When Andreas Flaten didn't receive his last paycheck from a former employer in January of last year, he complained, calling the US Department of Labor to file a salary theft charge. The employer responded immediately by leaving over 91,000 cents in his garage in Fayetteville, Georgia.
Now the US government is suing the company, arguing that the act constituted illegal retaliation.
In a complaint filed in federal court in Georgia, the Department of Labor accuses OK Walker Autoworks and its owner, Miles Walker, of more than just pettiness.
The lawsuit alleges that the auto repair shop stole the money they owed them from its workers. The lawsuit accuses the company of “repeatedly and intentionally” failing to pay an hour and a half for overtime, instead relying on a flat rate of pay, regardless of whether someone works more than 40 hours a week.
OK Walker Autoworks did not respond to a message asking for clarification.
The fact that happened in March 2021 – along with the complaint that preceded it – seems to have prompted investigators to take a look at the store's finance books.
“I honestly didn't think anything would get done,” Flaten, 27, said in a phone interview with Insider. He didn't expect much when he argued that his salary had been stolen. What has happened since has restored some of his faith in the government, and he thinks it should be a lesson to other workers who find themselves in a similar position.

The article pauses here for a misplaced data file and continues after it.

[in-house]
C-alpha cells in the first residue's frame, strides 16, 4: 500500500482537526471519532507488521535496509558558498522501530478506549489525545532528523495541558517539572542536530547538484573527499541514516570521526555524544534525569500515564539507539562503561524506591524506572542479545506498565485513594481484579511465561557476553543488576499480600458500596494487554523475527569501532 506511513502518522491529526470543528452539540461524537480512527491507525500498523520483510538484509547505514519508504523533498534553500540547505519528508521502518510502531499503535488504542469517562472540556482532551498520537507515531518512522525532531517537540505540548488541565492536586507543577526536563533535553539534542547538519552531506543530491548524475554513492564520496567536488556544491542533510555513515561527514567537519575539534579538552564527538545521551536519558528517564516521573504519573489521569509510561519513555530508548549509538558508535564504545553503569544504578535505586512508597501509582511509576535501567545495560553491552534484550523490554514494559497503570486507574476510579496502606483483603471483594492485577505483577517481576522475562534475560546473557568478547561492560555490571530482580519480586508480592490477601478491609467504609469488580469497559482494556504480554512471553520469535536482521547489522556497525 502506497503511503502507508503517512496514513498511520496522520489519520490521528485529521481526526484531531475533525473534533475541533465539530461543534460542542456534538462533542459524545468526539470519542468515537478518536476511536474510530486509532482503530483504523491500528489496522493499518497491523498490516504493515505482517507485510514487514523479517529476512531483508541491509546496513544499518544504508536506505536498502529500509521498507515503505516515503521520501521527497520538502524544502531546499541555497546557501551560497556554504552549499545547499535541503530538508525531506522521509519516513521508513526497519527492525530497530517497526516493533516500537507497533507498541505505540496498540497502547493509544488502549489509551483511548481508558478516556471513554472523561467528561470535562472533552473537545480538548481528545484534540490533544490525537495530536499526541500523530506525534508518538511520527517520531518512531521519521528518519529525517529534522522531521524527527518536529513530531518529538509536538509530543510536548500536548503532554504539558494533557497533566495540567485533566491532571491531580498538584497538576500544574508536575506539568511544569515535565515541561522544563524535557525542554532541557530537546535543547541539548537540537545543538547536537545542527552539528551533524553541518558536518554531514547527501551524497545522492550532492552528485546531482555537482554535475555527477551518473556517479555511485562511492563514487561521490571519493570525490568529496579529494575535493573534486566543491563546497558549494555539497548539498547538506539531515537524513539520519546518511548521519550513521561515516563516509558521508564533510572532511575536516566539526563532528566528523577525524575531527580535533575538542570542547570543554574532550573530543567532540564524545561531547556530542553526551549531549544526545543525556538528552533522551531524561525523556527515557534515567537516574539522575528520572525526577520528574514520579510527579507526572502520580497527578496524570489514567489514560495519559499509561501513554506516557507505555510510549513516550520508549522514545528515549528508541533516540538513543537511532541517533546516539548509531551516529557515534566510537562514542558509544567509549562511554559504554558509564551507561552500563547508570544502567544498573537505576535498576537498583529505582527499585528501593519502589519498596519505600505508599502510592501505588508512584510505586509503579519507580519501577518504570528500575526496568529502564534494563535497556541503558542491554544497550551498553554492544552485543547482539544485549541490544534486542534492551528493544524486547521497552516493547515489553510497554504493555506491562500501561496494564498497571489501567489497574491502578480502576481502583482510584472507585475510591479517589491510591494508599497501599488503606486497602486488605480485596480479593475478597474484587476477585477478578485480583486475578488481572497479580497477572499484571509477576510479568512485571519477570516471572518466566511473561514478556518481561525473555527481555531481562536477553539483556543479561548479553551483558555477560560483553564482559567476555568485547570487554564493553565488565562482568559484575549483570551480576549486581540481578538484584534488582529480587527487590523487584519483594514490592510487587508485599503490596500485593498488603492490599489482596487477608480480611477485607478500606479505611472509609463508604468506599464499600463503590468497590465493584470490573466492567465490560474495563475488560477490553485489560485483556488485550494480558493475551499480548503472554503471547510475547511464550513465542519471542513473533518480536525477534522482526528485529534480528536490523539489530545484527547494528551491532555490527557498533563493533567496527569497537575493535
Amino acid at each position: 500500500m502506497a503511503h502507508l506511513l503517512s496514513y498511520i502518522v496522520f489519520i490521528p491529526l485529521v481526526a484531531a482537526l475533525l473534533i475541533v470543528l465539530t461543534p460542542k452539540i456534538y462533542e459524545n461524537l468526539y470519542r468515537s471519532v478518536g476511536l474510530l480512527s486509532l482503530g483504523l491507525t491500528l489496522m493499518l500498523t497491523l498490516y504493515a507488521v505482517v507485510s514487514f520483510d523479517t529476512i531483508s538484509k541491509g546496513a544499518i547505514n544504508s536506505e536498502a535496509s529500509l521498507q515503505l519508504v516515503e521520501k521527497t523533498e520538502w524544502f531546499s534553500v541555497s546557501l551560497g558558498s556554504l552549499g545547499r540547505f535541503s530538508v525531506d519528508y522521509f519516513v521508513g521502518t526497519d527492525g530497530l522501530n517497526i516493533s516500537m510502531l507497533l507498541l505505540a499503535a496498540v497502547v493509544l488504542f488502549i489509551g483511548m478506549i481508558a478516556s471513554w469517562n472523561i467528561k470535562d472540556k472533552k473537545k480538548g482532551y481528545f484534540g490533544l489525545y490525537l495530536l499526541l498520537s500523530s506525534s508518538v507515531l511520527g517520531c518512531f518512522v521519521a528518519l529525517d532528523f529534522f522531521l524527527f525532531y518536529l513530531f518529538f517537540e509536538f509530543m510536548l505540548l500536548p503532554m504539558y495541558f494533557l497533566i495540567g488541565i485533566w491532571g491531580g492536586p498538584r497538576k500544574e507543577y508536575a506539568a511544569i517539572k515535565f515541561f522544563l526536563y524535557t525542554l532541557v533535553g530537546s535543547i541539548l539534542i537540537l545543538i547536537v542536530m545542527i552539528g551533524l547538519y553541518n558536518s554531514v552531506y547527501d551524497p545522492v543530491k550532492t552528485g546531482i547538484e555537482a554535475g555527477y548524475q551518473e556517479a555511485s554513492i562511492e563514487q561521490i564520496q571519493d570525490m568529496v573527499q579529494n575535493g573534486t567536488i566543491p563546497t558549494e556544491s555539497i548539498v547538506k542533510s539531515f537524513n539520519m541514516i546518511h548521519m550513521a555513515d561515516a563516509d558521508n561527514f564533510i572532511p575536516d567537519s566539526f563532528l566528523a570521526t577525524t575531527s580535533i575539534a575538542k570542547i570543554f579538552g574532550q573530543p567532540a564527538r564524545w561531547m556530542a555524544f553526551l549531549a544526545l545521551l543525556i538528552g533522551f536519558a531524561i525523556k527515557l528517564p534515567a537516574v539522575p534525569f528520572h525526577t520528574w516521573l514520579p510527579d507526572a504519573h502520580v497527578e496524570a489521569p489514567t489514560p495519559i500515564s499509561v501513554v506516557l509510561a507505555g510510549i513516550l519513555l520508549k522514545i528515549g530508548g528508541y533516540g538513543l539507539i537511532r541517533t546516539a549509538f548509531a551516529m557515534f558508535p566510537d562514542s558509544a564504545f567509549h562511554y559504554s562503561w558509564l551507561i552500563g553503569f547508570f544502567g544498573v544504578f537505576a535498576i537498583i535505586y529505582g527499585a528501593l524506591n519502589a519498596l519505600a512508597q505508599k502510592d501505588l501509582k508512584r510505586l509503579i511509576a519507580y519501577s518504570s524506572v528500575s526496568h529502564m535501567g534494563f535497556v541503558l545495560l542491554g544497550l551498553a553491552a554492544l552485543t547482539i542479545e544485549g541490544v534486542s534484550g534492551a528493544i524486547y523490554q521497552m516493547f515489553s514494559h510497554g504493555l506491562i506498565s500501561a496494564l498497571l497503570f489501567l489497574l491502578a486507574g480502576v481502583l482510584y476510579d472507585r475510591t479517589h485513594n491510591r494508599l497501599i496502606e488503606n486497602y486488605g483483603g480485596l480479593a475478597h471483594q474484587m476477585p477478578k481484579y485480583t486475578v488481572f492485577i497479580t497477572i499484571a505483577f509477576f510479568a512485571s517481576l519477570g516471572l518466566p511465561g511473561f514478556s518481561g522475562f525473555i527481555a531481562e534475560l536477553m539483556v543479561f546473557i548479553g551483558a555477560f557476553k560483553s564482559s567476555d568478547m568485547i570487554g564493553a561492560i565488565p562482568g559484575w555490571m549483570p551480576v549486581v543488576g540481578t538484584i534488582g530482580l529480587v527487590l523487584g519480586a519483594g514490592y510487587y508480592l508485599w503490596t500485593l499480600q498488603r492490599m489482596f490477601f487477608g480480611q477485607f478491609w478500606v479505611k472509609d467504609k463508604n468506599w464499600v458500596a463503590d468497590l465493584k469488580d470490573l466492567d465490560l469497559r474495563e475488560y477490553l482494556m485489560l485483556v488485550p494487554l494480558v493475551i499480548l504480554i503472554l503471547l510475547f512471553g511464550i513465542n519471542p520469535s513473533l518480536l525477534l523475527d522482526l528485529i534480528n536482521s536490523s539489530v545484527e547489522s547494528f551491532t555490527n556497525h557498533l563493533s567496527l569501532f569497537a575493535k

“They definitely shouldn't be afraid to reach out,” he said. "Say it louder. Don't be quiet about it. Because if you keep quiet about it, it will continue to happen to you and everyone else.”
The saga began in January 2021, when Flaten called the Department of Labor to say that US $ 915 was missing, according to the complaint. Shortly thereafter, on January 27, 2021, a representative from the department's Wage and Hours Division called the company to find out what had happened. The suit says Flaten's former employers were defiant at first, saying they wouldn't give him a dime.
Hours later, however, Walker, the owner, decided he would pay it off at the end of the day – one cent at a time.
“How can you make this guy realize what a disgusting example of a human being he is,” the suit quotes Walker as saying before adding, “You know what? I have many cents; I will use them.”
Court documents say that “in addition to the mountain of coins, the defendants left a copy of Mr. Flaten with an expletive written on the outside.”
The only point of contention is how the cents came to be coated in oil. The company says it didn't; Flaten says there's still a stain in the garage.
The company dedicated a page on your website, in which it opposes “cancel culture” — after the incident went viral, the company’s online reviews plummeted — and urges readers to “stand up against the tyranny of an authoritarian government.” He also seems to complain about Flaten.
Flaten said he wasn't too bothered by any of this. "you just have to ignore it".
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